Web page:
Mumbai's e-challan defaulters to lose 
driving license: Traffic Police

In a vigorous crackdown on e-challan defaulters, the Mumbai Traffic Police will now report those who refuse to clear the pending fines to the Regional Transport Office (RTO), which could result in the violator losing their driver's license. The renewed crackdown is made in a bid to generate revenue for the state government as the e-challan defaulters' amount goes as high as ₹280 crore, said an official.

"If any motorist is found with pending e-challans, they are asked to pay it immediately and clear the dues via an electronic mode of payment by debit/credit card to avoid corruption. In case the motorist/violator refuses to pay up, their vehicle could be seized and they will be reported to the RTO for further inquiries. The RTO will then be asked to cancel their license for non-payment of e-challans," said a senior traffic police official.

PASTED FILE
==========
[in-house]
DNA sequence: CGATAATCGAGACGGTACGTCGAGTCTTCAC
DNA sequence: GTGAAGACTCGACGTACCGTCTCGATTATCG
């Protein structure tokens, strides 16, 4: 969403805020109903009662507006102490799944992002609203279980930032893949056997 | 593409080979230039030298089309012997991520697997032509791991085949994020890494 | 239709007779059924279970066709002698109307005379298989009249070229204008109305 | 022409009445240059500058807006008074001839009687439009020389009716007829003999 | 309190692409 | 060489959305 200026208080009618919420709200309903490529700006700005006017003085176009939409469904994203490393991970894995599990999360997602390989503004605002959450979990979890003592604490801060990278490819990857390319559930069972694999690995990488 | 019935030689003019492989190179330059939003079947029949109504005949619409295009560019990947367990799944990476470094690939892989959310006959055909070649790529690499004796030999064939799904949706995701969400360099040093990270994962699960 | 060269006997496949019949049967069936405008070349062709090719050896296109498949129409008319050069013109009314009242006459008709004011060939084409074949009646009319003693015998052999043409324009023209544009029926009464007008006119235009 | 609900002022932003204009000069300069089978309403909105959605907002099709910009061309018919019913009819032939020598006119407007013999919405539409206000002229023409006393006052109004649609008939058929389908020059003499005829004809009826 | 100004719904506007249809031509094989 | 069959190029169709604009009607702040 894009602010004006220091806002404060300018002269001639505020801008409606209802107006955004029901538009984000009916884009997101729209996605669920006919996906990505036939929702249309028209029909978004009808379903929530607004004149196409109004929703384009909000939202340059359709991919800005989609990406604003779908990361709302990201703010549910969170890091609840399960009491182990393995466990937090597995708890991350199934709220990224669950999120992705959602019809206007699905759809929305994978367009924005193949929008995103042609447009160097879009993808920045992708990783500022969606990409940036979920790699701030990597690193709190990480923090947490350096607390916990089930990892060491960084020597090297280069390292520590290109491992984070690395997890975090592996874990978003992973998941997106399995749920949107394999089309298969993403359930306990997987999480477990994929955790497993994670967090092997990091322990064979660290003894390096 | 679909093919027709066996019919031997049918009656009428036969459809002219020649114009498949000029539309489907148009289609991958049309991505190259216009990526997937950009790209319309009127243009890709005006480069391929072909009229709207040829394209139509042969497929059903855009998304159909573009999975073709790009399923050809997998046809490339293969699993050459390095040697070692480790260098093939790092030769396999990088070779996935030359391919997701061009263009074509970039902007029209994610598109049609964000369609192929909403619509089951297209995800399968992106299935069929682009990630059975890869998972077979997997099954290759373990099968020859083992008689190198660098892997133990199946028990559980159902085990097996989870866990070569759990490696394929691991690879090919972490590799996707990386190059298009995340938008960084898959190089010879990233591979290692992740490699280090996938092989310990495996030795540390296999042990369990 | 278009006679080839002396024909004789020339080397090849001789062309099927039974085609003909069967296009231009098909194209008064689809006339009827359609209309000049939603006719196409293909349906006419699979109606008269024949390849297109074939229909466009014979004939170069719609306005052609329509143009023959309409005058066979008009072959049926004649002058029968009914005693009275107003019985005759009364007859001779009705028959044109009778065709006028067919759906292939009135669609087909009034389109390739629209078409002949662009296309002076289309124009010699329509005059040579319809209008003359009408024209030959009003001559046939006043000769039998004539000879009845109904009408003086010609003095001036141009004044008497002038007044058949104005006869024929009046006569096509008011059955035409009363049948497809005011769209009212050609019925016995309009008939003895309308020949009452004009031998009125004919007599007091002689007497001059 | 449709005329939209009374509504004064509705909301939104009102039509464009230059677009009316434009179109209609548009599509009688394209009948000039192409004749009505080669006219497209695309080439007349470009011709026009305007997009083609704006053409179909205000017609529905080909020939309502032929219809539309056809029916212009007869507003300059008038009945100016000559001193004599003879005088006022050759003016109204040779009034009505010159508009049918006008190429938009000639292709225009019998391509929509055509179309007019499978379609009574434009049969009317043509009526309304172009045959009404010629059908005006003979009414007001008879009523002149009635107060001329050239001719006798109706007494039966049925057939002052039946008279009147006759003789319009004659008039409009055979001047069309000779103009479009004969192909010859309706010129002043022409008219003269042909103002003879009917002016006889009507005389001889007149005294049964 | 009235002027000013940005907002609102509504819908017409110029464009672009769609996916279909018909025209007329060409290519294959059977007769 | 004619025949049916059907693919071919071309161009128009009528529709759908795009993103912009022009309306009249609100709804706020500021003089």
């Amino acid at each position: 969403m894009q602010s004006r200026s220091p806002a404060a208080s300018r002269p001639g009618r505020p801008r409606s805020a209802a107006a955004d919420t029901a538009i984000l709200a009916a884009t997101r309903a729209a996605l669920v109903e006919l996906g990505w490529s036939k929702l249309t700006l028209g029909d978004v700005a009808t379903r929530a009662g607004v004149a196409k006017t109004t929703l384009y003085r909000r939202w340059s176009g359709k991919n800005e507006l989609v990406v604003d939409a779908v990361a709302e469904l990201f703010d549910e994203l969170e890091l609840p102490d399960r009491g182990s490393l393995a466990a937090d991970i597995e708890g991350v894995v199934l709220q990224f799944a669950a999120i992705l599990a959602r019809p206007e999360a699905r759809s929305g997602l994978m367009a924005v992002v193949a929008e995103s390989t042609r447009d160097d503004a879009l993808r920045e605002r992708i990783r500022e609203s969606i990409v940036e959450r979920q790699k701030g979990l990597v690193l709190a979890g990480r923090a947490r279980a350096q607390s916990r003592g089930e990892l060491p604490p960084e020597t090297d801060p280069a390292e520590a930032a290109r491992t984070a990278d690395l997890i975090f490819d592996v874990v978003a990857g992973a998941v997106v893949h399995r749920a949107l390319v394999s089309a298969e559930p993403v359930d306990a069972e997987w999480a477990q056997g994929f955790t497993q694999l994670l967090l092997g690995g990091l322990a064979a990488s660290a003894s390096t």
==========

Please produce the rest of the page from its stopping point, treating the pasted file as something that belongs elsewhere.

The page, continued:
A traffic police officer said that most of the defaulters of e-challan are owners of private vehicles, wherein a considerable chunk belongs to violations like jumping signals and speeding. "Personnel have been given standing instructions to check private vehicles for their e-challan backlog and make a good recovery," said the officer.

Even before the lockdown due to the Novel Coronavirus pandemic was put in place, the pending e-challans amounted to as much as over ₹200 crore. After lockdown which imposed travel and movement restrictions, however, the crackdown on e-challan recovery further went away, causing a major backlog. Recently, police began a stringent crackdown as a part of 'Operation All Out' wherein vehicles are stopped for random checks, and their e-challan history is inspected on the spot.

The e-challan system introduced in the city three years ago had bid adieu to the manual clamp down on traffic violators and were sent an e-challan instead on their registered mobile number. As the e-challan amounts kept on increasing, only one-third of the violators ended up paying the fines, while the others just ignored it. In a desperate bid to recover the pending e-challans, the Mumbai Traffic Police had used different methods like using the postal service or collecting fines during random checks, only to fall back on the manual crackdown.

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